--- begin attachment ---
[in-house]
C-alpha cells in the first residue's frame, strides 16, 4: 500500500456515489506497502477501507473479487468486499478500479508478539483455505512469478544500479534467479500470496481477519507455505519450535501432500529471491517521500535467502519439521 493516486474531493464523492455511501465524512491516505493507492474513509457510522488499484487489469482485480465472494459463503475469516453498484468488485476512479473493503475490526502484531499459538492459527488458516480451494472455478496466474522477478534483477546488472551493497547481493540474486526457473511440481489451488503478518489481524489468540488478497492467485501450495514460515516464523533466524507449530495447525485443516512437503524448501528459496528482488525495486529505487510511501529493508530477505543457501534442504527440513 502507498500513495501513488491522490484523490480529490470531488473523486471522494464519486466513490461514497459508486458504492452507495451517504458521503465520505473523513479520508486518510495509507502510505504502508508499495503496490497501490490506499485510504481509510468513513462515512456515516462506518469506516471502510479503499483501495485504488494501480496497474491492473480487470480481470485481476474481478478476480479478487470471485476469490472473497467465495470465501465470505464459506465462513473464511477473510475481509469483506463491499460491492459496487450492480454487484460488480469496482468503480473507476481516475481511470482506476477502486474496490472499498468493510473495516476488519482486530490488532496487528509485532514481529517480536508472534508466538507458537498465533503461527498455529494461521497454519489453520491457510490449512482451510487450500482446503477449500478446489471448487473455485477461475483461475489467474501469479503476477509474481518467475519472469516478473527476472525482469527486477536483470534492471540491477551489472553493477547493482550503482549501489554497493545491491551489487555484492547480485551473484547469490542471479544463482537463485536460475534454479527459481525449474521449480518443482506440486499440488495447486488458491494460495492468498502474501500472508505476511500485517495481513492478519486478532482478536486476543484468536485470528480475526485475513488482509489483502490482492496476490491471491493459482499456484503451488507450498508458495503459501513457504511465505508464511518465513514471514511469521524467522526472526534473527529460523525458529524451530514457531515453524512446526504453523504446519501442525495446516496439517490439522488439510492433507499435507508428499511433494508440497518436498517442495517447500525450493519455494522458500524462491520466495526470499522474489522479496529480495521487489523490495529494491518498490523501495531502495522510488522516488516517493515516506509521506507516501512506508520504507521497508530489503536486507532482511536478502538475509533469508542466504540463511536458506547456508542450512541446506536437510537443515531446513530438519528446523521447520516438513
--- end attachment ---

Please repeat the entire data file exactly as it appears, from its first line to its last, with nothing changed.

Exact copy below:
[in-house]
C-alpha cells in the first residue's frame, strides 16, 4: 500500500456515489506497502477501507473479487468486499478500479508478539483455505512469478544500479534467479500470496481477519507455505519450535501432500529471491517521500535467502519439521 493516486474531493464523492455511501465524512491516505493507492474513509457510522488499484487489469482485480465472494459463503475469516453498484468488485476512479473493503475490526502484531499459538492459527488458516480451494472455478496466474522477478534483477546488472551493497547481493540474486526457473511440481489451488503478518489481524489468540488478497492467485501450495514460515516464523533466524507449530495447525485443516512437503524448501528459496528482488525495486529505487510511501529493508530477505543457501534442504527440513 502507498500513495501513488491522490484523490480529490470531488473523486471522494464519486466513490461514497459508486458504492452507495451517504458521503465520505473523513479520508486518510495509507502510505504502508508499495503496490497501490490506499485510504481509510468513513462515512456515516462506518469506516471502510479503499483501495485504488494501480496497474491492473480487470480481470485481476474481478478476480479478487470471485476469490472473497467465495470465501465470505464459506465462513473464511477473510475481509469483506463491499460491492459496487450492480454487484460488480469496482468503480473507476481516475481511470482506476477502486474496490472499498468493510473495516476488519482486530490488532496487528509485532514481529517480536508472534508466538507458537498465533503461527498455529494461521497454519489453520491457510490449512482451510487450500482446503477449500478446489471448487473455485477461475483461475489467474501469479503476477509474481518467475519472469516478473527476472525482469527486477536483470534492471540491477551489472553493477547493482550503482549501489554497493545491491551489487555484492547480485551473484547469490542471479544463482537463485536460475534454479527459481525449474521449480518443482506440486499440488495447486488458491494460495492468498502474501500472508505476511500485517495481513492478519486478532482478536486476543484468536485470528480475526485475513488482509489483502490482492496476490491471491493459482499456484503451488507450498508458495503459501513457504511465505508464511518465513514471514511469521524467522526472526534473527529460523525458529524451530514457531515453524512446526504453523504446519501442525495446516496439517490439522488439510492433507499435507508428499511433494508440497518436498517442495517447500525450493519455494522458500524462491520466495526470499522474489522479496529480495521487489523490495529494491518498490523501495531502495522510488522516488516517493515516506509521506507516501512506508520504507521497508530489503536486507532482511536478502538475509533469508542466504540463511536458506547456508542450512541446506536437510537443515531446513530438519528446523521447520516438513